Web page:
Pet Food Ingredients

1110PETgras1

Controversy threatens GRAS process for petfood ingredients

In the debate over whether AAFCO will accept ‘no questions’ from FDA to allow new ingredients, our industry can learn from human foods
A single thread of controversy entangled nearly every committee discussion during the annual Association of American Feed Control Officials meeting in August 2011. That thread was the impending change in the way the US Food and Drug Administration’s Center for Veterinary Medicine will oversee the safety of ingredients in petfoods and other animal feeds from now on—and how that change could severely inhibit the industry’s ability to demonstrate the acceptability of its ingredients to state regulators.
Read More

Impact of high fat and fructose diet in dogs

These data reveal a host of deleterious metabolic consequences associated with consumption of a high-fat, high-fructose diet
The aim of this study was to elucidate the impact of a high-fat, high-fructose diet (HFFD; fat, 52%; fructose, 17%), in the presence of a partial (~65%) pancreatectomy (PPx), on the response of the liver and extrahepatic tissues to an orally administered, liquid mixed meal. Adult male dogs were fed either a nonpurified, canine control diet (CTR; fat, 26%; no fructose) or a HFFD for eight weeks.
Read More

Water intake in domestic rabbits

For optimal water provision and urolith prophylaxis, we recommend a diet high in fresh food plus hay ad libitum, with free water access offered in an open bowl
Rabbits (Oryctolagus cuniculus) often suffer from urolithiasis. A high water intake is important in the prophylaxis of uroliths.
Read More

Can cats convert β-carotene to retinol?

The appearance of [2H4]-retinol in plasma indicates cats are capable of converting β-carotene to active vitamin A, though conversion efficiency was not calculated
Many animals convert β-carotene to retinol to meet their vitamin A (VA) requirement. However, this pathway is inefficient in many carnivores.
Read More

Fiber analysis and digestibility in petfoods

A combination of total dietary fiber and crude fiber analyses might give good information on the content of total, unfermentable and partially fermentable fiber in petfoods
Six dry dog foods and six dry cat foods with different carbohydrate sources were investigated in digestion trials. Food and fecal samples were analyzed for crude fiber (CF), total dietary fiber (TDF) and starch.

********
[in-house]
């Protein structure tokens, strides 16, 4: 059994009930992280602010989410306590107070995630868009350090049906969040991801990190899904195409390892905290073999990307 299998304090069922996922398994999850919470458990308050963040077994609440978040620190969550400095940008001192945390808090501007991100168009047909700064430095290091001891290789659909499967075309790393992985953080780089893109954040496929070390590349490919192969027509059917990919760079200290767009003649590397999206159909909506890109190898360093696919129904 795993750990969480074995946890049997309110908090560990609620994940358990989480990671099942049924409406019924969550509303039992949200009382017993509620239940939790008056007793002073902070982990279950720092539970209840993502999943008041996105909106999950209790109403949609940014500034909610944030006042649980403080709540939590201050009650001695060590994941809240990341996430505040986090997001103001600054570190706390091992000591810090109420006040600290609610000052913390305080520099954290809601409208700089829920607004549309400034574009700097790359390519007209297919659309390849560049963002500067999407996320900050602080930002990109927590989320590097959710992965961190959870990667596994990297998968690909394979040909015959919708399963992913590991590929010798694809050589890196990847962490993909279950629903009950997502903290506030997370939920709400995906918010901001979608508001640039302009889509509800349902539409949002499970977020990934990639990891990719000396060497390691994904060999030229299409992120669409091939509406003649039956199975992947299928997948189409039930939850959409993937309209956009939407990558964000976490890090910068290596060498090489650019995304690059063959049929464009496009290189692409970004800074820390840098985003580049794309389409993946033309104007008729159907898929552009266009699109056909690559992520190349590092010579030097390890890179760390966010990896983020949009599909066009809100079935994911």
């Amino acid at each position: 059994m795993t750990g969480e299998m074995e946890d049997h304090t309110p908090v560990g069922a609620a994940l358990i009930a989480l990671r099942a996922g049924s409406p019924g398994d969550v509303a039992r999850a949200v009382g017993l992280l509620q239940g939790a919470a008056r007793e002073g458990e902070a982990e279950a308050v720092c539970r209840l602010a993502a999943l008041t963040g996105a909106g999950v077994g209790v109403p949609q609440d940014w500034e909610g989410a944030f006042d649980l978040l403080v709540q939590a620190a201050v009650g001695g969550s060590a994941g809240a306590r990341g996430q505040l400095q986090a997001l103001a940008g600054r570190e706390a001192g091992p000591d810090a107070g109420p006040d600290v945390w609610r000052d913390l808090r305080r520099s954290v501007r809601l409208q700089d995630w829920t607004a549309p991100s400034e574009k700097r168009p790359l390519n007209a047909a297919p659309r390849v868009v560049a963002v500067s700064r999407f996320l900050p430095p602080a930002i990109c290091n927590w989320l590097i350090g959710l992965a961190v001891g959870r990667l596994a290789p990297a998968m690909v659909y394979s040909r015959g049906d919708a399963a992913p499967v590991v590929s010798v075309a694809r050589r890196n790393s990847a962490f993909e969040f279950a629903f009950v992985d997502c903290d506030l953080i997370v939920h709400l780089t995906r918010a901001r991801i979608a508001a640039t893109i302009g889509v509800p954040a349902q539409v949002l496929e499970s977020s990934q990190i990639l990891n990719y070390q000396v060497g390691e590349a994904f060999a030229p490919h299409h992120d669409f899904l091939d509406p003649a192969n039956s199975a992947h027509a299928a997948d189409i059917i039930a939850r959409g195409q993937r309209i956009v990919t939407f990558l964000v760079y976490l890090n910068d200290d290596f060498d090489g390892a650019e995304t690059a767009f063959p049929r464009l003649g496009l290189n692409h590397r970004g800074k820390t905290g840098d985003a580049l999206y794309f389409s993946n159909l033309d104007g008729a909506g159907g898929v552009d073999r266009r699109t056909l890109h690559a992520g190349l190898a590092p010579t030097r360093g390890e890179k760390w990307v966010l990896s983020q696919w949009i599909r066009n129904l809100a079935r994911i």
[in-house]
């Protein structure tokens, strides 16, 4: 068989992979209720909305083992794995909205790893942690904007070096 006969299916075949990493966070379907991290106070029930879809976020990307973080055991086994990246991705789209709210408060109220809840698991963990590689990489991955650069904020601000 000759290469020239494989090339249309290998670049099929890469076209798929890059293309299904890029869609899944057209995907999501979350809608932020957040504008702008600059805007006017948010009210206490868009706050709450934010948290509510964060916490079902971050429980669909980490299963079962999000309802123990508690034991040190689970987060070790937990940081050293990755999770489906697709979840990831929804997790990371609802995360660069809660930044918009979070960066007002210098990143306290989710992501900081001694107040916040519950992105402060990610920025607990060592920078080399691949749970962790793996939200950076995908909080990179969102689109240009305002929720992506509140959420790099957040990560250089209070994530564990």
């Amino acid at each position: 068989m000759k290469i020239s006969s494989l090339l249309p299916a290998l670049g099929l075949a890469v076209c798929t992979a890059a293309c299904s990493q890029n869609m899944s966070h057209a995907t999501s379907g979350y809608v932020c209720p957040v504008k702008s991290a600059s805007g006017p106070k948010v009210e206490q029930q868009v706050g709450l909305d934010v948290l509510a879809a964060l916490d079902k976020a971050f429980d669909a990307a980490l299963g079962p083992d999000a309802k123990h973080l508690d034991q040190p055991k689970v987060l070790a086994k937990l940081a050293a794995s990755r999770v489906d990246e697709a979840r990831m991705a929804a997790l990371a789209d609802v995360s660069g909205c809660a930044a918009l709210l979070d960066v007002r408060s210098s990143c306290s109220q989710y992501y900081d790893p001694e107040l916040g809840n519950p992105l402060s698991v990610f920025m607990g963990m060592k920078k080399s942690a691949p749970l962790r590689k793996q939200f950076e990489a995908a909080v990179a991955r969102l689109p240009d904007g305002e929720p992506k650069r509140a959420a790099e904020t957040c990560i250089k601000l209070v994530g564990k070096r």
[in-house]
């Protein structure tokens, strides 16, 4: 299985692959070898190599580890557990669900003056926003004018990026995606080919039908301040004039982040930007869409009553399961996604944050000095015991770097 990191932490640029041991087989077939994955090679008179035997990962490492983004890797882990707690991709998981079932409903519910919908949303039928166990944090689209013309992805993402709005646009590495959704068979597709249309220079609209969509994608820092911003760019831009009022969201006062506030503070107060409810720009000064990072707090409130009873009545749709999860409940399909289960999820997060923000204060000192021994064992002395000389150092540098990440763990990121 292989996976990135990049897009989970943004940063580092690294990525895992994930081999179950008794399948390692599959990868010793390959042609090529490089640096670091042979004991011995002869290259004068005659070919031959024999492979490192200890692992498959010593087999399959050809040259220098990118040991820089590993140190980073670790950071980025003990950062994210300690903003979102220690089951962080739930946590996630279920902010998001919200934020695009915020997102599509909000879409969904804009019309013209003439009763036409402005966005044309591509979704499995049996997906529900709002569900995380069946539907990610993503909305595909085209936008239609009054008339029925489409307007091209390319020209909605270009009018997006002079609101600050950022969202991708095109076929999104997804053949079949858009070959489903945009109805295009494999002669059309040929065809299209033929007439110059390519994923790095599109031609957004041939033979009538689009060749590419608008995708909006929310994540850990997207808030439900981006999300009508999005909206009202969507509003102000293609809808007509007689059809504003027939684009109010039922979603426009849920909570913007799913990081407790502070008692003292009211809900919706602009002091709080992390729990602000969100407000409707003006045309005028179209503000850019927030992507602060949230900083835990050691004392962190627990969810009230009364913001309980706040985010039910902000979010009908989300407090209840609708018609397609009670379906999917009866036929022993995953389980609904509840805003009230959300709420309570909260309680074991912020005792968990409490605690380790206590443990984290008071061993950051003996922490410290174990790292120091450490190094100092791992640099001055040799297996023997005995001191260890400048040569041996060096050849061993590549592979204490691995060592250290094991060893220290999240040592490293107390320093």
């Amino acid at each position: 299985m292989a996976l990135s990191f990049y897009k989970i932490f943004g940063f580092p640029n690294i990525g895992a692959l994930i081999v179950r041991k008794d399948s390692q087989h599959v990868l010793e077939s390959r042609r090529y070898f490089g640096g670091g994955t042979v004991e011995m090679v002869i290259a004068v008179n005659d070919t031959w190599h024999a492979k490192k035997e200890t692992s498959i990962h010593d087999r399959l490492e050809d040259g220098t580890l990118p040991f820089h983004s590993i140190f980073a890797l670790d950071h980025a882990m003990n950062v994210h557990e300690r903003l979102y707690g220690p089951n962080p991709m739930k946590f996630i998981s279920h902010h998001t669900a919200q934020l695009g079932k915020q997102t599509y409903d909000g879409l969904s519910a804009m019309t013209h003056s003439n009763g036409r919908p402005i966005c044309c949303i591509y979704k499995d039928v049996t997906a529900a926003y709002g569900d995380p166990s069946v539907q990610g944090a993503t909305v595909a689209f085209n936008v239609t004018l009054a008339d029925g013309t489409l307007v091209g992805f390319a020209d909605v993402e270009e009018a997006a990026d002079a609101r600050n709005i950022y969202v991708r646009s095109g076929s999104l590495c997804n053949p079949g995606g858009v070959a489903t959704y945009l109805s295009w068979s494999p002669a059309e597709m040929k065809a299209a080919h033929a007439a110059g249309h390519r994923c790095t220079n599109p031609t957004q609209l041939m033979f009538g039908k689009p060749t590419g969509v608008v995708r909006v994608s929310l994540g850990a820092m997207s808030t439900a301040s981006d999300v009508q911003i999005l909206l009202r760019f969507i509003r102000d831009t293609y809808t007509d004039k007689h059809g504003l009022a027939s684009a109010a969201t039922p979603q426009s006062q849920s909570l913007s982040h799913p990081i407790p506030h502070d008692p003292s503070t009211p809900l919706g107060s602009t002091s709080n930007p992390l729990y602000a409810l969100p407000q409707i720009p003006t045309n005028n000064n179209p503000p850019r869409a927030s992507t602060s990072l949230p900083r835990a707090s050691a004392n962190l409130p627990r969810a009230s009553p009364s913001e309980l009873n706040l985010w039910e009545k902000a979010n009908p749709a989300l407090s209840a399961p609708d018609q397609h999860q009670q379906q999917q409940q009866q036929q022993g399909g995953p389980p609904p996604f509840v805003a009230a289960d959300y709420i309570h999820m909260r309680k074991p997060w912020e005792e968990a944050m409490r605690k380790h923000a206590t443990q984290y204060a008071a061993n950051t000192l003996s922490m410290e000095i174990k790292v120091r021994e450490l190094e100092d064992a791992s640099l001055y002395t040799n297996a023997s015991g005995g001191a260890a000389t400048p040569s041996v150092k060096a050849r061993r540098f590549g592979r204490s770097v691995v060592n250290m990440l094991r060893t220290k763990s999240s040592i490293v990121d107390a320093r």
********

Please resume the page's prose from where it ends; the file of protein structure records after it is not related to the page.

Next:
Read More

Greenopia's consumer tips on natural petfood selection

Greenopia research director tells consumers what too look for in organic, natural petfoods
A popular trend in the petfood industry is consumers' recent demands for natural and organic petfoods. In an article from thedailygreen.com, Doug Mazeffa, research director at Greenopia.com, offers tips to consumers on selecting a "green" petfood.  
Read More

Petfood professionals attend extrusion course in Kansas

Kansas State University hosts short course on petfood technologies, ingredients
Petfood professionals interested in learning about the latest extrusion processing technologies met at Kansas State University in August to participate in the Extrusion Processing: Technology and Commercialization short course. The course, hosted by the University's International Grains Program, was attended by 36 professionals from seven countries who came to Sabetha, Kansas, USA, to study the latest ingredients, technologies and applications  
Read More

Canadian ingredient company uses egg 'waste' in petfood

US$405,000 grant will allow Perth County Ingredients to expand operations
A US$405,000 grant through Ontario, Canada's Rural Economic Development program will allow a petfood ingredient supplier to turn egg "waste" into high-protein petfood products, The Beacon Herald reported. Perth County Ingredients, a subsidiary of Vanderpol's Eggs, began producing petfood ingredients at the plant, previously used for egg processing, in May 2011.
Read More

Three prescription diet petfood myths addressed

Commercial prescription diet petfoods not necessarily the only option, article says
A recent eNewsChannels article aims to clarify three myths for pet owners about prescription diet petfoods. The first myth is that commercially prepared prescription diets are the only option for pets that require a special diet. 
Read More

Riboflavin: golden yellow heart of a pet’s metabolism

A key nutrient, riboflavin (vitamin B2) lies at the very heart of a dog or cat’s metabolism and health
Riboflavin (vitamin B2) is one of those vitamins we don’t hear much about in petfood production. Unlike with several other vitamins, the requirement for dogs and cats has been relatively well researched, it hasn’t been implicated in unfounded controversy and petfood manufacturers fortify foods to the necessary level with relative ease.
Read More

Advertisement